To say Kacey Musgraves’ sophomore album was highly anticipated is an understatement. Musgraves burst onto the country music scene back in 2013 with her debut album Same Trailer, Different Park and became an instant critical darling with her more liberal attitude and themes. Musgraves numerous awards for the album, from the Grammys to the CMA Awards. In the process she also helped elevate her close friends, producer/songwriter Shane McAnally and singer/songwriter Brandy Clark, to new heights due to their heavy involvement in her debut album. I’m going to admit something I don’t think I’ve ever shared and that was my first impression of Musgraves back in the early summer of 2013. I had grown weary for years of new female country artists because most of them had model looks and sub par vocals. So I took one look at the album cover of Same Trailer, Different Park and made the assumption that this was just the case once again. As they say, you know what happens when you assume? It makes an ass out of you and me. Once I started hearing more talk about her and praise from music outlets, I decided to give her a listen. She proved me wrong and made me a fan.
Fast-forward up to 2015. Musgraves’ first single from her sophomore album underwhelmed me and on top of that there were murmurs that her second album would sound much like her first in terms of themes and lyrics. After all the same troika of Musgraves, Clark and McAnally were writing and producing this album too. This increasingly worried me and really made me dread the release of Pageant Material. I didn’t want Musgraves to have a big disappointment after making such a remarkable debut, especially since country radio has treated her so coldly. She’s brought so many outside names and outlets into the genre that would normally never touch it and I didn’t want to see her fail. So coming into listening to Pageant Material I was apprehensive and brought lowered expectations. I expected a step down. Instead I learned that I have to stop doubting Kacey Musgraves because once again she proves me wrong.
Pageant Material kicks off with “High Time,” a song with a breezy and carefree attitude. And really that’s what the song is about too. It’s about taking this attitude with life and trying to enjoy it as much as possible. I’m glad to hear Musgraves go into her higher register on this song and something I want to hear more from her. This is an easy-going song that’s easy to enjoy. The next song is “Dime Store Cowgirl.” It’s a self-reflection song for Musgraves, as she references moments throughout her life and career. Despite all of the fame and success, Musgraves says she is still a dime store cowgirl from Texas. This is a song that comes from Kacey’s heart and you can hear it in the song. I think it was a great choice to make this her next single to release to radio, as it’s down-to-earth vibe appeals to many listeners.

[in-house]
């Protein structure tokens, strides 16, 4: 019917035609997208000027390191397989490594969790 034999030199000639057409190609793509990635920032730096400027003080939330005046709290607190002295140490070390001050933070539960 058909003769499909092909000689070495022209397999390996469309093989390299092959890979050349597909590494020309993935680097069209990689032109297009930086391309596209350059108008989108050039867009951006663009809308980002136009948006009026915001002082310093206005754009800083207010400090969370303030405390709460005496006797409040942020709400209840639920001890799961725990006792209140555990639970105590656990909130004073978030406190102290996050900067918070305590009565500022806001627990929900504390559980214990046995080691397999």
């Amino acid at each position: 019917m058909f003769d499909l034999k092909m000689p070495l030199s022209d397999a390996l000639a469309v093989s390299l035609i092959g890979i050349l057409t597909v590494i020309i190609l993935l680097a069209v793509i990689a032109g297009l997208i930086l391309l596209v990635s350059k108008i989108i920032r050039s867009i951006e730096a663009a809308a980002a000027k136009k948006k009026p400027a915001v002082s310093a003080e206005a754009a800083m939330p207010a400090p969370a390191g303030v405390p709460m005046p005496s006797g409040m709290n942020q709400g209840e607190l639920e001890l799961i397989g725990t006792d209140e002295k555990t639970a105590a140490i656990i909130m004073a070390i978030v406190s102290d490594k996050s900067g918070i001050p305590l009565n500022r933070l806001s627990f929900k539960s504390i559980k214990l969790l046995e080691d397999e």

Once again we get to hear Musgraves go up into her higher register on “Late To The Party.” It’s a great vocal performance from Musgraves, as I felt like we didn’t hear enough of her voice on Same Trailer, Different Park. A softer approach suits her well. The lyrics are good, not great. The opening line about blowing up a phone is overdone and tiresome. The song also takes a little long to get around to its crux, but once it does I found myself enjoying the song. The album’s title track is about Musgraves growing up around pageants in the south and how young girls were always expected to be pageant girls. But as she explains, she just wasn’t pageant material. She couldn’t go up on-stage and fake a smile to win. As Musgraves says, “I would rather lose for what I am, than win for what I ain’t.” I feel like this is a subtle shot at country radio, as later in the album she takes a direct shot at it. It’s no secret she has struggled at country radio, but she doesn’t care and I don’t blame her one bit. This is one of the best songs on the album; as the instrumentation is decidedly country and the lyrics perfectly fit Kacey.
Musgraves sings about the small world of living in small towns in “This Town.” This feels like a less sinister version of “Merry Go ‘Round.” Both discuss how there are no secrets in small towns and how gossip can ruin a family name. This isn’t a bad song by any stretch, but it relies on a trope that Musgraves has covered enough now and needs to move on from. I could see this being a future single though, as “Merry Go ‘Round” was her most successful single at radio. This is followed by “Biscuits,” which I already reviewed. From my review: “I find the chorus line/hook of this song to be quiet hokey: “Mind your own biscuits and life will be gravy.” It just feels so cliché and easy. It feels like something I could have come up with and I’m by no means a songwriter. I think the biggest thing I took away after hearing this song was as soon as it ended I said to myself, “This is it?” I will add that I have warmed up to the song a little actually. For some reason I find it more appealing when listening to the album as a whole. I can’t explain why. It still makes me hungry for biscuits and gravy though.